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Atlanta food halls: Visiting Qommunity in East Atlanta

Quynh “Q” Trinh, the owner of Qommunity, refers to her narrow building in the heart of East Atlanta Village as a “food hallway.”

Indeed, the cozy space is truly a micro food hall, home to just a handful of stalls, with pieces from local artists hanging on the walls, and a few bright red picnic tables and high tops for guests who choose to dine in.

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Credit: Ryan Fleisher

Credit: Ryan Fleisher

Qommunity replaced the very similar Global Grub Collective, which closed in late 2021. The food hall serves as a home for both first-time restaurateurs (Ali Lemma of Ruki’s Kitchen, who left a corporate career to cook the Ethiopian food of his childhood) and more established businesses (Lifting Noodles, Poke Burri).

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Credit: Ryan Fleisher

Credit: Ryan Fleisher

The crown jewel of Qommunity is MikChan’s, a sister restaurant to Cabbagetown’s JenChan’s. Nestled in its own space adjacent to the other stalls, it serves a comfort food menu for breakfast and lunch. Standouts include the Mexican pizza, an elevated version of the Taco Bell classic, and the Mik-fil-A, a worthy homage to the chicken sandwich from the Atlanta-based chain with a name that rhymes. You can wash them down with a rotating lineup of refreshing slushies, including the lush pink bissap, a combination of tart and sweet.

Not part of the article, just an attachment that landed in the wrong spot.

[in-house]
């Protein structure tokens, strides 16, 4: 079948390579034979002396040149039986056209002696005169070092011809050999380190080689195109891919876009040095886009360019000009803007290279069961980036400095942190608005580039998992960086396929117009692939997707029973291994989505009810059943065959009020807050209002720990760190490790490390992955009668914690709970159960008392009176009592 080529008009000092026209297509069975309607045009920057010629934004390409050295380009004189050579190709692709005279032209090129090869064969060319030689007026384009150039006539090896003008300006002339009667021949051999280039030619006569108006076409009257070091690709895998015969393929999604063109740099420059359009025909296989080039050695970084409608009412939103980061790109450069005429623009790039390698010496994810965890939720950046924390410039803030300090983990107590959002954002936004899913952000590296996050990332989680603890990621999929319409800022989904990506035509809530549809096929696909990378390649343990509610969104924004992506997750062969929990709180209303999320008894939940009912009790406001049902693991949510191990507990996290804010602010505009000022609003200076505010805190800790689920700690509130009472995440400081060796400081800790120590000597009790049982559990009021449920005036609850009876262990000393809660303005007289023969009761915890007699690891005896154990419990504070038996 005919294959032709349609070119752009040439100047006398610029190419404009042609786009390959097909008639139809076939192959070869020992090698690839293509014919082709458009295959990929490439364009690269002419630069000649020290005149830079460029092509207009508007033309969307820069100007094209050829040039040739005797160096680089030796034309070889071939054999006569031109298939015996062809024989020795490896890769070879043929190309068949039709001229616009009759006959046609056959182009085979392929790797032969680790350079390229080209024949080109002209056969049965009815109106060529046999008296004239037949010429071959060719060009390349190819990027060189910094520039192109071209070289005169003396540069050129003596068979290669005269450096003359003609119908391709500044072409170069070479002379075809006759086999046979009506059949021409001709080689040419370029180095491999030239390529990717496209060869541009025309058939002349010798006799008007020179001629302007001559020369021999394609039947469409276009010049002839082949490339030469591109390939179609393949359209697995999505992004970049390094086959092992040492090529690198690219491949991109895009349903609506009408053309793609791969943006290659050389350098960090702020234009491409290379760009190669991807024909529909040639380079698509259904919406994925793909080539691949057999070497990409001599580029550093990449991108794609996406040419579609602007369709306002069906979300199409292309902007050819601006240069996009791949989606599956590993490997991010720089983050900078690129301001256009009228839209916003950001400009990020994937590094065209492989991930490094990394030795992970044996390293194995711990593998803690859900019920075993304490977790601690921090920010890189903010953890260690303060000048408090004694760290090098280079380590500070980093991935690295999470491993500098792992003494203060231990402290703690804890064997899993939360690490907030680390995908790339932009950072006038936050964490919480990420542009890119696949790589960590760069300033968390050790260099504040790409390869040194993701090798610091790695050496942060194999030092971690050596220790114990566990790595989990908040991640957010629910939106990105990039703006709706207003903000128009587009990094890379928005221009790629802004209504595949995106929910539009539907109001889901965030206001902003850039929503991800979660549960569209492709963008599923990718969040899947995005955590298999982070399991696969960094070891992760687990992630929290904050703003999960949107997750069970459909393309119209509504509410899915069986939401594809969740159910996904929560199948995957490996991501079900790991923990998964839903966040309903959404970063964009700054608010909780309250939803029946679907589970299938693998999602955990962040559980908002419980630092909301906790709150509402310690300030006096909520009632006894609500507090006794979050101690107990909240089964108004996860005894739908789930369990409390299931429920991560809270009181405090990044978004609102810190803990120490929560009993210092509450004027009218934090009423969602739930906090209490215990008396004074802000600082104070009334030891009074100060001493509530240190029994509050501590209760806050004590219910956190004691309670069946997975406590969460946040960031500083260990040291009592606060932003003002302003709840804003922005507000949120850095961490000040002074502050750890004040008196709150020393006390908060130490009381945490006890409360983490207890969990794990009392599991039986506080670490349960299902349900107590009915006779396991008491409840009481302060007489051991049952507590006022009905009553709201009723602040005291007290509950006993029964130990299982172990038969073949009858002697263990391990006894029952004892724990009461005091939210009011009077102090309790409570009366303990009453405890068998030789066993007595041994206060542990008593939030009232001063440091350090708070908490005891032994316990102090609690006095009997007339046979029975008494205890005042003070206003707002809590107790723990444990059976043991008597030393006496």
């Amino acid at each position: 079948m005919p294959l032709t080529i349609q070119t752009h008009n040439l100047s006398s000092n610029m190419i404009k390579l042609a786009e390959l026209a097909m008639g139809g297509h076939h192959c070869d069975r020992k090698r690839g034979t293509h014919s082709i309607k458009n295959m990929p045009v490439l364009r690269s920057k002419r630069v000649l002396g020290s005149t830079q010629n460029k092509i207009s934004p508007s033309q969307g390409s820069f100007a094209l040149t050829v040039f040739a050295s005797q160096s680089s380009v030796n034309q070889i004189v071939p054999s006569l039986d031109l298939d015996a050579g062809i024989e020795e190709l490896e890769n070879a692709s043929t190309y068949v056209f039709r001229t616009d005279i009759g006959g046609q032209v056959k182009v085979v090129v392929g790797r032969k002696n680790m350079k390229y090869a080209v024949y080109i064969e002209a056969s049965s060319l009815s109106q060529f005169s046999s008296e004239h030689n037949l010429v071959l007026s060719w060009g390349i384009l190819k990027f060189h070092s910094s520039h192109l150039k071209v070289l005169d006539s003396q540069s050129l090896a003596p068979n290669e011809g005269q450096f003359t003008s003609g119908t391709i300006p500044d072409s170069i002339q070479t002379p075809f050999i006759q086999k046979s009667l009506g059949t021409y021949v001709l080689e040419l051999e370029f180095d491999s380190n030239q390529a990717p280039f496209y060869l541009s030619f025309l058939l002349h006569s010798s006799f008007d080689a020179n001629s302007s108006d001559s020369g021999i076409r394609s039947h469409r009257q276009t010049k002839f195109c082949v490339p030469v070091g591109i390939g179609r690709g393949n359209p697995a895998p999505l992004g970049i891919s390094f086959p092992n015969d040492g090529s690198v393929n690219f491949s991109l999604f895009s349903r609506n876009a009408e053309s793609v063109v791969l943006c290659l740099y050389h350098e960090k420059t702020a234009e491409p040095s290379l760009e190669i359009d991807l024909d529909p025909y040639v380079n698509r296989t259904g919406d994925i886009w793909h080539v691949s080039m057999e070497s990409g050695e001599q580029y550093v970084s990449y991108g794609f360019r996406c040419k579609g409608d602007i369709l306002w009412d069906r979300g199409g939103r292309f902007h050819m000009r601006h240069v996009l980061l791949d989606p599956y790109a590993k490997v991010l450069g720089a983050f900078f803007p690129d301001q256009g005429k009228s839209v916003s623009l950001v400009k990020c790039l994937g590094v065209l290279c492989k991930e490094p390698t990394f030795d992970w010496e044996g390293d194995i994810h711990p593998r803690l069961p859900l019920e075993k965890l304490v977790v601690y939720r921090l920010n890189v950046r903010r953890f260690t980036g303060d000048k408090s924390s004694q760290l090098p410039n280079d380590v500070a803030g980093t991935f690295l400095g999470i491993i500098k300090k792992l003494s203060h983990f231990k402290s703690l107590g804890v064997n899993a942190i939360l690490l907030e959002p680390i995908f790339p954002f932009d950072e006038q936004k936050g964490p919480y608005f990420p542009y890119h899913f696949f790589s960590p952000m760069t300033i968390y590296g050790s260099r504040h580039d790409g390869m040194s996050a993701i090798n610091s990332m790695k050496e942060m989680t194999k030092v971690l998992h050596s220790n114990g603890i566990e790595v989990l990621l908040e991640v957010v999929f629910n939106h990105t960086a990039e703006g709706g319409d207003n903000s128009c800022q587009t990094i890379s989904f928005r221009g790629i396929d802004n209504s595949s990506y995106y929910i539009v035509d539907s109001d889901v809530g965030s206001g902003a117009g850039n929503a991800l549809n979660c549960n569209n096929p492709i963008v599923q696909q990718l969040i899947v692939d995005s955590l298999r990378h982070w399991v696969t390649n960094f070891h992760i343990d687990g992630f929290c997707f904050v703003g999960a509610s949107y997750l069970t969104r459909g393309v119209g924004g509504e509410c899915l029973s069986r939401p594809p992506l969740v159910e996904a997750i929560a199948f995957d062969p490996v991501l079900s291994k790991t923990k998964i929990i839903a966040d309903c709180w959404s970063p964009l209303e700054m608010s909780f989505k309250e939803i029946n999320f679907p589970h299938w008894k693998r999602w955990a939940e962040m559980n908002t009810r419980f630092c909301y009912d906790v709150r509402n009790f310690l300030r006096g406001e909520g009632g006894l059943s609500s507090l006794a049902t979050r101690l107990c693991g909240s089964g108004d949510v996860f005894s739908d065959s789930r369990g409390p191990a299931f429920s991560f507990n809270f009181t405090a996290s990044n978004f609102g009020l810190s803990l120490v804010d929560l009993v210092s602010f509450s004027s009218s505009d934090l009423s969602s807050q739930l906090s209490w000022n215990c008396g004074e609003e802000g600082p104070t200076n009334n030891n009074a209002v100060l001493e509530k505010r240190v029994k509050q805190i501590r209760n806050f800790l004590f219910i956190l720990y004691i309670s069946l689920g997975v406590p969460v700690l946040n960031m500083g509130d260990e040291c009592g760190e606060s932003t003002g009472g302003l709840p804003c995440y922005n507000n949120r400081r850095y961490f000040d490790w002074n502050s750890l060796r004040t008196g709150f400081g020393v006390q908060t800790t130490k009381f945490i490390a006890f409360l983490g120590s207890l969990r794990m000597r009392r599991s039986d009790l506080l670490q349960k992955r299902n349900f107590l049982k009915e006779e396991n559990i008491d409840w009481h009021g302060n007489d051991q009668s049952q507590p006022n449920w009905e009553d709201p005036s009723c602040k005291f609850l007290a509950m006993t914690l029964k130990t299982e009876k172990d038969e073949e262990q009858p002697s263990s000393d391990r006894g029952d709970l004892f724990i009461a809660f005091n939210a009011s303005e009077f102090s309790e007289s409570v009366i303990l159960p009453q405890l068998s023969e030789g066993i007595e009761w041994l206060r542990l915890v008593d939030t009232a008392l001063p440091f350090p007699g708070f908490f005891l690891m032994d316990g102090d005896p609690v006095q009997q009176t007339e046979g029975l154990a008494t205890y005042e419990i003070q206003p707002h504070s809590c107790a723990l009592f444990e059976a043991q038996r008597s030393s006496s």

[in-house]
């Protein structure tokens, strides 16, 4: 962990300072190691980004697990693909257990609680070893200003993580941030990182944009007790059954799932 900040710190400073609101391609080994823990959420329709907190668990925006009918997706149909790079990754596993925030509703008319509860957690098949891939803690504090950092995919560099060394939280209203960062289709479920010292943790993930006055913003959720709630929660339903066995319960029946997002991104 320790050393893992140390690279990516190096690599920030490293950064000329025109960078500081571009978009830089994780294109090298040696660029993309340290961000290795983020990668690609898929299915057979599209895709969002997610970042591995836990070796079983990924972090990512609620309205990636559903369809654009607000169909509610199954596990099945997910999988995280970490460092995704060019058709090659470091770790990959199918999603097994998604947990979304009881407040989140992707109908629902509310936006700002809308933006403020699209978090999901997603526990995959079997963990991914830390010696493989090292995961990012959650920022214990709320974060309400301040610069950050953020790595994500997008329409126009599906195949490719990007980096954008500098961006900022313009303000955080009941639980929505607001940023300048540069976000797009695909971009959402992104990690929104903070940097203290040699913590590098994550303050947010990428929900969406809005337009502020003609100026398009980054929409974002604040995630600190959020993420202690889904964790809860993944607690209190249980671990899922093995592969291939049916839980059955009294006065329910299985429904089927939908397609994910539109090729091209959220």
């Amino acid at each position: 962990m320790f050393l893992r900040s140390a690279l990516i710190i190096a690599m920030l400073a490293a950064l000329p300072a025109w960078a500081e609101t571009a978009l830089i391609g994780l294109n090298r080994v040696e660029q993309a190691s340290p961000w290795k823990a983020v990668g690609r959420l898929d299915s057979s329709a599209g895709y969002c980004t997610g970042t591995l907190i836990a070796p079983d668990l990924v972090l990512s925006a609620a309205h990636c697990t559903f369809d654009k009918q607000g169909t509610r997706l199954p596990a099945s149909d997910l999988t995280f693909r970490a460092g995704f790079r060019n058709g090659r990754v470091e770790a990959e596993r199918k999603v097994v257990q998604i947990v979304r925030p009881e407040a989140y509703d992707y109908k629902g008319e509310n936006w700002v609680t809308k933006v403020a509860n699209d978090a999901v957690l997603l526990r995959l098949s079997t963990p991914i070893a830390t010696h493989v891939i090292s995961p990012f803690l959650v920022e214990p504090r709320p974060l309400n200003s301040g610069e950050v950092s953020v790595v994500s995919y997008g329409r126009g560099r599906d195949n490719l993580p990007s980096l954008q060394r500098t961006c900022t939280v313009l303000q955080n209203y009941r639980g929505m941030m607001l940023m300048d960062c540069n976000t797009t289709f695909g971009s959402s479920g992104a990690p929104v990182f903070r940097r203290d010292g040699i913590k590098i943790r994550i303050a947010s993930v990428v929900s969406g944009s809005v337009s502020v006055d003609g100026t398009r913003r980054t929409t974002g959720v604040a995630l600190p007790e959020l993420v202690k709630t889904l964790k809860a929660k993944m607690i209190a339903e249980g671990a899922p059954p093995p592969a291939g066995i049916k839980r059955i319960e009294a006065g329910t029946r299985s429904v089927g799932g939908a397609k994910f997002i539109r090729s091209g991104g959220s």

Credit: Ryan Fleisher

Credit: Ryan Fleisher

MikChan’s also offers the banh mi from Trinh’s We Suki Suki, which continues to serve pho and Vietnamese street food.

In the main hall is Ruki’s Kitchen, where the dishes include the sega tibs, with chunks of tender spiced beef complemented by the crunch of sliced onion, garlic and tomato. You can pair it with mesir, a side of red lentils that hit you with a sneaky bit of spice after a few bites.

Credit: Ruki's Kitchen

Credit: Ruki's Kitchen

Elsewhere in the hall, you can get a surprisingly satisfying bowl of 1-Up vegan ramen from Lifting Noodles. You might want to order it with kale noodles, which bring out the umami of the creamy broth.

Credit: Ryan Fleisher

Credit: Ryan Fleisher

Be warned that the eccentricity of Qommunity sometimes can lead to frustration — vendor Carrib x Creole was closed the three times I tried to visit, and a stall listed on the website actually had moved out. But, as long as you keep an eye on Instagram for updates, you’ll be rewarded with dishes that only get more addictive upon return visits.

477 Flat Shoals Ave. SE, Atlanta. 404-901-6992, qommunityeav.com

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